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Tyne And Wear, United Kingdom Gb

im putting in the pond and have just realized i dont know what to do with it,is it filled with tap water and do i put stones in the bottom,im not putting fish in it,pond snails and weed and thats it,chris



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Answers

 

You don't have to put stones in the bottom, but you can for decorative purposes, or for wedging any aquatic pots with plants in between. Fill with tap water initially - the chlorine dissipates within an hour anyway, and you use tapwater for topping up when its hot in summer if you need to.

8 Mar, 2011

 

thankyou bamboo,ive filled it with tap water and now i can shop for more plants

8 Mar, 2011

 

are you not digging it in the ground ?
excuse my presumption but if your leaving it out of the ground you can get them half logs on a roll and cut them down to size . would look lots better . youl be amazed at how quickly wildlife realises you have water . give the birds a realy shallow part and they will love washing in it to . also if your not burying it your going to need a way of some creatures making it to and from the pond .you could even bury just the deepest bit leaving it just half out the ground .

8 Mar, 2011

 

You will find the water very quickly goes green. Get some oxygenating plants (which should be sold with small weights to make them sink to the bottom of the pond) and this will help the water go clear again

8 Mar, 2011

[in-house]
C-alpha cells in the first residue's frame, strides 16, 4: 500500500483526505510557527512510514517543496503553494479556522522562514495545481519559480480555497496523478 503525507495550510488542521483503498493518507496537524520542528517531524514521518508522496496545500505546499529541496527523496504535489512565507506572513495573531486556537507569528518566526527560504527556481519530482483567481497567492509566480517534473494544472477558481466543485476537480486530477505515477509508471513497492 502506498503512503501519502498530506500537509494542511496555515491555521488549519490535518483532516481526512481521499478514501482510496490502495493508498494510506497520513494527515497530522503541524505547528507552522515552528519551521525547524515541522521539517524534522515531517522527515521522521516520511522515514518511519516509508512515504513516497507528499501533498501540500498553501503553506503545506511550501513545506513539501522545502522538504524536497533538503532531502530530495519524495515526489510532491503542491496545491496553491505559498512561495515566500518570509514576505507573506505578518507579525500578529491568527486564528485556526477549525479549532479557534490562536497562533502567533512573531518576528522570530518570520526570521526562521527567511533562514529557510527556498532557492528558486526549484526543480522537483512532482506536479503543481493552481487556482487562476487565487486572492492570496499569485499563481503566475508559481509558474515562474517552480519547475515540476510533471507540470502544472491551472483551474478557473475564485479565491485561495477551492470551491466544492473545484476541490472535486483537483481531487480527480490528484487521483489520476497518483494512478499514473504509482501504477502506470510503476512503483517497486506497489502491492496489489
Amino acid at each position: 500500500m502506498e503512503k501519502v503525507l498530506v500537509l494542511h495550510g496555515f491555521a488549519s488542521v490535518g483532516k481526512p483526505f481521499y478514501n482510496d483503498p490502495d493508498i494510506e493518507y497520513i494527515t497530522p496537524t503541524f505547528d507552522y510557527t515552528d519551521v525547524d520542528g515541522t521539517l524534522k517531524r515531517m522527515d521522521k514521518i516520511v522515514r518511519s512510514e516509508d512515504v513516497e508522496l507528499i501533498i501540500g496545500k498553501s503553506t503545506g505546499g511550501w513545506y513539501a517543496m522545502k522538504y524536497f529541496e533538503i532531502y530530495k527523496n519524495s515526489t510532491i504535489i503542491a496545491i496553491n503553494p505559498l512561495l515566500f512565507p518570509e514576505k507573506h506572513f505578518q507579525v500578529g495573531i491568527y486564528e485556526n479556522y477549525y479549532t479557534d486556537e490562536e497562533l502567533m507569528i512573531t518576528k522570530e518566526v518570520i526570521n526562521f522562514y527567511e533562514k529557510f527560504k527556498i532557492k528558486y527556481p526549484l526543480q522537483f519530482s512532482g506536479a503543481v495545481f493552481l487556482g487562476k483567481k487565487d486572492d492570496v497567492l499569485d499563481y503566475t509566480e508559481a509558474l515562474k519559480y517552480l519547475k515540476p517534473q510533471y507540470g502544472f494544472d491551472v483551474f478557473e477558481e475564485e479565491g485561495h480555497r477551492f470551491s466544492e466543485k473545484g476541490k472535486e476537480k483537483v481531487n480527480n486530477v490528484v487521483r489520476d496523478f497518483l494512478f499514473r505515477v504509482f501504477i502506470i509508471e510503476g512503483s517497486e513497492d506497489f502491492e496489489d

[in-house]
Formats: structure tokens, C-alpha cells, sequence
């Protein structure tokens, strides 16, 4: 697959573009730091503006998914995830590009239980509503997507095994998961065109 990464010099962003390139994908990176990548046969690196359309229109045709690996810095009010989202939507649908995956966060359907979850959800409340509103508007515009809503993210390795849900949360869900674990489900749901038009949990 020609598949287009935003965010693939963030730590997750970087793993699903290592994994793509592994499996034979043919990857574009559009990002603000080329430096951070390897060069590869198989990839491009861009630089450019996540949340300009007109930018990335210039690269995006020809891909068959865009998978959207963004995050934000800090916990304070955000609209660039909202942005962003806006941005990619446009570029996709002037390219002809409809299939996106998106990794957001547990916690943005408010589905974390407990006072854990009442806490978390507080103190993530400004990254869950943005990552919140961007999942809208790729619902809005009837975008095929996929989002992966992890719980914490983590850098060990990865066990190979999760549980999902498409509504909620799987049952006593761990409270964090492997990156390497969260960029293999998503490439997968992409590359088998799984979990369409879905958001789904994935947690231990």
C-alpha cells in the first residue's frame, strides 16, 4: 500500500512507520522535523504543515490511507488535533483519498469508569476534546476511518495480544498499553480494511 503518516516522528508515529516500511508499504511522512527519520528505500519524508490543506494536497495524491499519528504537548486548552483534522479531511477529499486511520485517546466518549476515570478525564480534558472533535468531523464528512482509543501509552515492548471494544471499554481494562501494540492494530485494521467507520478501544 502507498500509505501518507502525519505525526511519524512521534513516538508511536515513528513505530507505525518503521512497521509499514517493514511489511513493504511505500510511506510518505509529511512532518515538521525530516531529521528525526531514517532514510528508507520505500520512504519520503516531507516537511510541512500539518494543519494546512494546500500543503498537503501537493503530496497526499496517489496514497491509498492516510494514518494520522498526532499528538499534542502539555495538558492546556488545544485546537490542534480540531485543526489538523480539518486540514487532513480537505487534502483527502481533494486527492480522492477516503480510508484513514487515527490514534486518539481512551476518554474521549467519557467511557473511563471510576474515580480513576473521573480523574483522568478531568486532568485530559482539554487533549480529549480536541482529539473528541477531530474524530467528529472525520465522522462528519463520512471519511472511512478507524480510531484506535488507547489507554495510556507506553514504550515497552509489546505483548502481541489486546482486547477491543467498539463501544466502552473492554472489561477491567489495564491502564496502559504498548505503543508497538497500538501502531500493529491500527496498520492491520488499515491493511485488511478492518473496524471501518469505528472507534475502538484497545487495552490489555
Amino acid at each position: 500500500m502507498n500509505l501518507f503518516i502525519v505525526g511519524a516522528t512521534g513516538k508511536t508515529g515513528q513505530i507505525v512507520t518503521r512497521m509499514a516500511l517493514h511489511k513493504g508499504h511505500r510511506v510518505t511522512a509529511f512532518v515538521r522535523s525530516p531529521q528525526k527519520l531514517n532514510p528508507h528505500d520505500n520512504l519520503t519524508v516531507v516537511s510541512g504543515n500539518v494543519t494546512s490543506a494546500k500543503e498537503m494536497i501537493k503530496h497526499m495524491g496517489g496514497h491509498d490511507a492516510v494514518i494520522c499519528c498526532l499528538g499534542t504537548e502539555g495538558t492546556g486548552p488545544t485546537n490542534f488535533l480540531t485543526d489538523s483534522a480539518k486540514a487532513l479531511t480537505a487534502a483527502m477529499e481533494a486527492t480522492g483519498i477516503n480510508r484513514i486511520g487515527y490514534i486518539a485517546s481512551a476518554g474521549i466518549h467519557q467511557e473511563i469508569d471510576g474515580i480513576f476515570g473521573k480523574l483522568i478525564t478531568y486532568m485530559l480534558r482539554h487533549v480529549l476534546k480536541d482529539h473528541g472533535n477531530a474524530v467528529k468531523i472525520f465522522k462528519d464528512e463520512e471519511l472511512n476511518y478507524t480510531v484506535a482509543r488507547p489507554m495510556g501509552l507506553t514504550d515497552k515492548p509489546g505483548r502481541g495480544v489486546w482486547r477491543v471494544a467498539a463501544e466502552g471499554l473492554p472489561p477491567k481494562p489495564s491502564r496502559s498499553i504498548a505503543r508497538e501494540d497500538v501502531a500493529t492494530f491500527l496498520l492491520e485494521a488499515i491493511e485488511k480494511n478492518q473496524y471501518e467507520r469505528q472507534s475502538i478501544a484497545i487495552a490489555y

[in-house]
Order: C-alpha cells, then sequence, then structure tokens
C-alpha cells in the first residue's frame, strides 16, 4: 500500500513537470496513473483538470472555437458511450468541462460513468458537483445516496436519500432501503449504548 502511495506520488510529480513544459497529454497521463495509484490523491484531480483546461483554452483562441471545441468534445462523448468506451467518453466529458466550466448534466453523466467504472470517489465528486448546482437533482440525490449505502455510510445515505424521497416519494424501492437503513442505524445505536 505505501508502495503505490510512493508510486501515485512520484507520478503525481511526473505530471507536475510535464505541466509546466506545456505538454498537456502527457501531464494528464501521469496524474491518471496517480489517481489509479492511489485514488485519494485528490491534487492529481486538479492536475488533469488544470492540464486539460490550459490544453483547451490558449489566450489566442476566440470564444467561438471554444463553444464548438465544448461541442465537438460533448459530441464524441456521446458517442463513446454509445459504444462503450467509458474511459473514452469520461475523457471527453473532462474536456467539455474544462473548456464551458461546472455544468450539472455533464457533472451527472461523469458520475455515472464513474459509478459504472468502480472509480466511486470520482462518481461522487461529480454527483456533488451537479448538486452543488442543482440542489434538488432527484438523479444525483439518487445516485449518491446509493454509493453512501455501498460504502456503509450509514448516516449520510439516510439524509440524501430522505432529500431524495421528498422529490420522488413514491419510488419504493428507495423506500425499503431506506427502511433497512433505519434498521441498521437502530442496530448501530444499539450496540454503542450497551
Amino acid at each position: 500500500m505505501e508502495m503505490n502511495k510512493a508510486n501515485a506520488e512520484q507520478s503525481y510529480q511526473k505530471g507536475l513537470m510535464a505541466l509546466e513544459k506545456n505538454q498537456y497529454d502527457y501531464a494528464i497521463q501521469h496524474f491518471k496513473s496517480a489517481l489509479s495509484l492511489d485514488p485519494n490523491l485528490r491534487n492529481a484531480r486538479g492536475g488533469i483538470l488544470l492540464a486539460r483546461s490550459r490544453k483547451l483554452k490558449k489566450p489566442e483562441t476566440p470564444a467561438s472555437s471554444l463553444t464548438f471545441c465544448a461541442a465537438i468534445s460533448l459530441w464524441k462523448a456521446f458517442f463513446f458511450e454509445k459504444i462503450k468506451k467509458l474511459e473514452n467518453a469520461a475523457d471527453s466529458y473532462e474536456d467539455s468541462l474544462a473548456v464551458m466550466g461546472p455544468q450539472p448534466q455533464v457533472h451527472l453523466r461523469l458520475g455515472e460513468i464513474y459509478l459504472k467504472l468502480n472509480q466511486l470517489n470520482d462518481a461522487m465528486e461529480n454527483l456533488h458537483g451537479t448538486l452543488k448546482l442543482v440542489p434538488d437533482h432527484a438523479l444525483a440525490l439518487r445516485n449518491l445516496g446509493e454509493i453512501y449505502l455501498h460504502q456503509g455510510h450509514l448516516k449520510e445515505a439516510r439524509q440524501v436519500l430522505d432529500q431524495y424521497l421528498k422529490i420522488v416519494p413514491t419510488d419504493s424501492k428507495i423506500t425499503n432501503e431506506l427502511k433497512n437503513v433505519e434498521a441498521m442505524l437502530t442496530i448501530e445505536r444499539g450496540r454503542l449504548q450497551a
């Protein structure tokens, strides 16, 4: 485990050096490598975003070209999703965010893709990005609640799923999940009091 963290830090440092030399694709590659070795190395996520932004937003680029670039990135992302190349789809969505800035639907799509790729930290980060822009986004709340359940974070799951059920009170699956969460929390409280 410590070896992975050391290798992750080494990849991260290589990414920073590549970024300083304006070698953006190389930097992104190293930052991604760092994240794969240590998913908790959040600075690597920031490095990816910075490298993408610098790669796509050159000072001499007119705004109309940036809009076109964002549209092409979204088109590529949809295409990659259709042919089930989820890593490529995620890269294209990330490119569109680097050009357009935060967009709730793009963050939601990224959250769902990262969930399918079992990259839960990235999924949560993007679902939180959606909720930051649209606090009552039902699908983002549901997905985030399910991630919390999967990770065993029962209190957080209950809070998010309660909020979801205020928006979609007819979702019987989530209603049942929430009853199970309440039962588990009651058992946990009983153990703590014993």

i am burying ot nosypotter,thats just where i want it to go,a log would be nice near it tho,very arty farty(sorry thats what the teen says)with some ivy maybe

8 Mar, 2011

 

lol great minds maybe lol .

9 Mar, 2011

 

Would you need small fish to keep down mosquitoes there, as we do here?

9 Mar, 2011

 

lol tugbrethil,sorry made me laugh,im a geordie and its a wee bit cold for mozzies,wonder if sticklebacks would be an idea tho,do you have a pond too,i suppose its always hot where you are,chris

9 Mar, 2011

 

sticklebacks are perfect ladybug

9 Mar, 2011

 

Sticklebacks are a lot more fun than goldfish. In spring the male builds a little tunnel-like nest and chases the female until she swims through and lays her eggs. He swims after her and fertilises them. She they has nothing more to do, but he stays by the nest fanning fresh water through it with his fins. Sounds good to me.

It can be difficult to balance a pond as small as yours and the water can turn bad very quickly, so make sure you keep an eye on it. Plenty of oxegenating plants will help, and possibly a plant with floating leaves for a bit of shade.

9 Mar, 2011

 

I wouldn't bet on it being too cold for mosquitoes! The ones in Alaska, and the White Mountains of Arizona, are something fierce!! Something else may keep them down in the UK, though. Around here the Health Dept. hands out free Mosquito Fish to people with ponds, cattle tanks, reservoirs, etc.

9 Mar, 2011

 

thanks for all the idea,s and im def thinking on sticklebacks,i will have to get the pond right first i suppose,i used to live up scotland tugbrethil and the midges used to drive me nuts,nasty little things

10 Mar, 2011

 

the males in breeding colours are amazing to .

10 Mar, 2011

 

I just looked up some pictures of midges...just as I thought, in the States, we call 'em mosquitoes!

14 Mar, 2011

 

In the south of England, we always used to call them gnats - but they're mozzies alright, which is what we commonly call them now.

14 Mar, 2011

 

I'd druther have a moggy than a mozzy, and midges gimme the idges!

15 Mar, 2011

How do I say thanks?

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